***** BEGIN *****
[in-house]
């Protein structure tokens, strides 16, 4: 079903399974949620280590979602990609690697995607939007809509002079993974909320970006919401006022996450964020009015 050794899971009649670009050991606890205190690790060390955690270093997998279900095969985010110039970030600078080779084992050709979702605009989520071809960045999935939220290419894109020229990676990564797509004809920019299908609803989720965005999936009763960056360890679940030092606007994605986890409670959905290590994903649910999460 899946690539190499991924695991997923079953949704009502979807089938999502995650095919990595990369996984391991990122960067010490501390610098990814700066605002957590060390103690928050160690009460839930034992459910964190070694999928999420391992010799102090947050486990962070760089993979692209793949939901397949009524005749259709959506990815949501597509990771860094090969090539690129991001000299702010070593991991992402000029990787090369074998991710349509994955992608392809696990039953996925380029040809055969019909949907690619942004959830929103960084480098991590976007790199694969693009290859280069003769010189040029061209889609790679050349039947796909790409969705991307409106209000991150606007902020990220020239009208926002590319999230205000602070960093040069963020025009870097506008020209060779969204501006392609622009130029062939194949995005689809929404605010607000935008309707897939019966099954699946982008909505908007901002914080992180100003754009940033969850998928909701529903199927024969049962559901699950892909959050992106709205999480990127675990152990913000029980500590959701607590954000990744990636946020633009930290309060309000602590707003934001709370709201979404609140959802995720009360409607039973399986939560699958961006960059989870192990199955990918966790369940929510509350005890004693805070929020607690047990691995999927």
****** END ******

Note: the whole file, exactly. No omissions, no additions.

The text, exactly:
[in-house]
């Protein structure tokens, strides 16, 4: 079903399974949620280590979602990609690697995607939007809509002079993974909320970006919401006022996450964020009015 050794899971009649670009050991606890205190690790060390955690270093997998279900095969985010110039970030600078080779084992050709979702605009989520071809960045999935939220290419894109020229990676990564797509004809920019299908609803989720965005999936009763960056360890679940030092606007994605986890409670959905290590994903649910999460 899946690539190499991924695991997923079953949704009502979807089938999502995650095919990595990369996984391991990122960067010490501390610098990814700066605002957590060390103690928050160690009460839930034992459910964190070694999928999420391992010799102090947050486990962070760089993979692209793949939901397949009524005749259709959506990815949501597509990771860094090969090539690129991001000299702010070593991991992402000029990787090369074998991710349509994955992608392809696990039953996925380029040809055969019909949907690619942004959830929103960084480098991590976007790199694969693009290859280069003769010189040029061209889609790679050349039947796909790409969705991307409106209000991150606007902020990220020239009208926002590319999230205000602070960093040069963020025009870097506008020209060779969204501006392609622009130029062939194949995005689809929404605010607000935008309707897939019966099954699946982008909505908007901002914080992180100003754009940033969850998928909701529903199927024969049962559901699950892909959050992106709205999480990127675990152990913000029980500590959701607590954000990744990636946020633009930290309060309000602590707003934001709370709201979404609140959802995720009360409607039973399986939560699958961006960059989870192990199955990918966790369940929510509350005890004693805070929020607690047990691995999927």